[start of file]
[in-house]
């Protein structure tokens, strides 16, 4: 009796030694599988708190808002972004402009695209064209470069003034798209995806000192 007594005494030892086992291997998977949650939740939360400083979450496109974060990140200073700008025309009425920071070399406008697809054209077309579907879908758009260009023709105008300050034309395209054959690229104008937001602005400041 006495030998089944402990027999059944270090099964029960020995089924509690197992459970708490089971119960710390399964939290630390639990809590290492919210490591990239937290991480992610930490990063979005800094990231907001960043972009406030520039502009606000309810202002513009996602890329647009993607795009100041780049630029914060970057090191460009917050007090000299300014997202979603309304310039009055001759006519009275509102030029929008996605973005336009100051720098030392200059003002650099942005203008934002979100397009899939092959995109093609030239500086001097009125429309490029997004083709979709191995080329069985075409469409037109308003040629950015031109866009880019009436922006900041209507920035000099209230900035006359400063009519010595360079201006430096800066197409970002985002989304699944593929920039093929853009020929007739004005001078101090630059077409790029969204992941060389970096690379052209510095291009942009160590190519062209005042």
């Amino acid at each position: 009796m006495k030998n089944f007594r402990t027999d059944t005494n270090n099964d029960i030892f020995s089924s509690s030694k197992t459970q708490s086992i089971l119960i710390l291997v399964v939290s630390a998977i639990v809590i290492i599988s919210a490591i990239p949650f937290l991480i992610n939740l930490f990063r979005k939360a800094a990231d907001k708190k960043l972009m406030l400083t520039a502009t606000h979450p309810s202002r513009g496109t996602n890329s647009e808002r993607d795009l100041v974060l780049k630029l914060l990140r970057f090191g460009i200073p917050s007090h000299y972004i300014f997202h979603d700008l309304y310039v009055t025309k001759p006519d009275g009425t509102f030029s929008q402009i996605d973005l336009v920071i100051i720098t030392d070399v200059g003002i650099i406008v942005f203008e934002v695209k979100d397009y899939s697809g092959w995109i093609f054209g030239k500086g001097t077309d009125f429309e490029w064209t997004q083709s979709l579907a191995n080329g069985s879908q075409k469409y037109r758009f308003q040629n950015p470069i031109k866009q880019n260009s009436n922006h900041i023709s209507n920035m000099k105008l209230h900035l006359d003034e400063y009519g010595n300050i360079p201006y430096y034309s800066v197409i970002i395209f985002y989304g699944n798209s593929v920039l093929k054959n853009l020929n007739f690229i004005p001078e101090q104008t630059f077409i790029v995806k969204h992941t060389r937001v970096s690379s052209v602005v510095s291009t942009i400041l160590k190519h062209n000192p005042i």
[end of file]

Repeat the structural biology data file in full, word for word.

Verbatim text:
[in-house]
């Protein structure tokens, strides 16, 4: 009796030694599988708190808002972004402009695209064209470069003034798209995806000192 007594005494030892086992291997998977949650939740939360400083979450496109974060990140200073700008025309009425920071070399406008697809054209077309579907879908758009260009023709105008300050034309395209054959690229104008937001602005400041 006495030998089944402990027999059944270090099964029960020995089924509690197992459970708490089971119960710390399964939290630390639990809590290492919210490591990239937290991480992610930490990063979005800094990231907001960043972009406030520039502009606000309810202002513009996602890329647009993607795009100041780049630029914060970057090191460009917050007090000299300014997202979603309304310039009055001759006519009275509102030029929008996605973005336009100051720098030392200059003002650099942005203008934002979100397009899939092959995109093609030239500086001097009125429309490029997004083709979709191995080329069985075409469409037109308003040629950015031109866009880019009436922006900041209507920035000099209230900035006359400063009519010595360079201006430096800066197409970002985002989304699944593929920039093929853009020929007739004005001078101090630059077409790029969204992941060389970096690379052209510095291009942009160590190519062209005042």
């Amino acid at each position: 009796m006495k030998n089944f007594r402990t027999d059944t005494n270090n099964d029960i030892f020995s089924s509690s030694k197992t459970q708490s086992i089971l119960i710390l291997v399964v939290s630390a998977i639990v809590i290492i599988s919210a490591i990239p949650f937290l991480i992610n939740l930490f990063r979005k939360a800094a990231d907001k708190k960043l972009m406030l400083t520039a502009t606000h979450p309810s202002r513009g496109t996602n890329s647009e808002r993607d795009l100041v974060l780049k630029l914060l990140r970057f090191g460009i200073p917050s007090h000299y972004i300014f997202h979603d700008l309304y310039v009055t025309k001759p006519d009275g009425t509102f030029s929008q402009i996605d973005l336009v920071i100051i720098t030392d070399v200059g003002i650099i406008v942005f203008e934002v695209k979100d397009y899939s697809g092959w995109i093609f054209g030239k500086g001097t077309d009125f429309e490029w064209t997004q083709s979709l579907a191995n080329g069985s879908q075409k469409y037109r758009f308003q040629n950015p470069i031109k866009q880019n260009s009436n922006h900041i023709s209507n920035m000099k105008l209230h900035l006359d003034e400063y009519g010595n300050i360079p201006y430096y034309s800066v197409i970002i395209f985002y989304g699944n798209s593929v920039l093929k054959n853009l020929n007739f690229i004005p001078e101090q104008t630059f077409i790029v995806k969204h992941t060389r937001v970096s690379s052209v602005v510095s291009t942009i400041l160590k190519h062209n000192p005042i």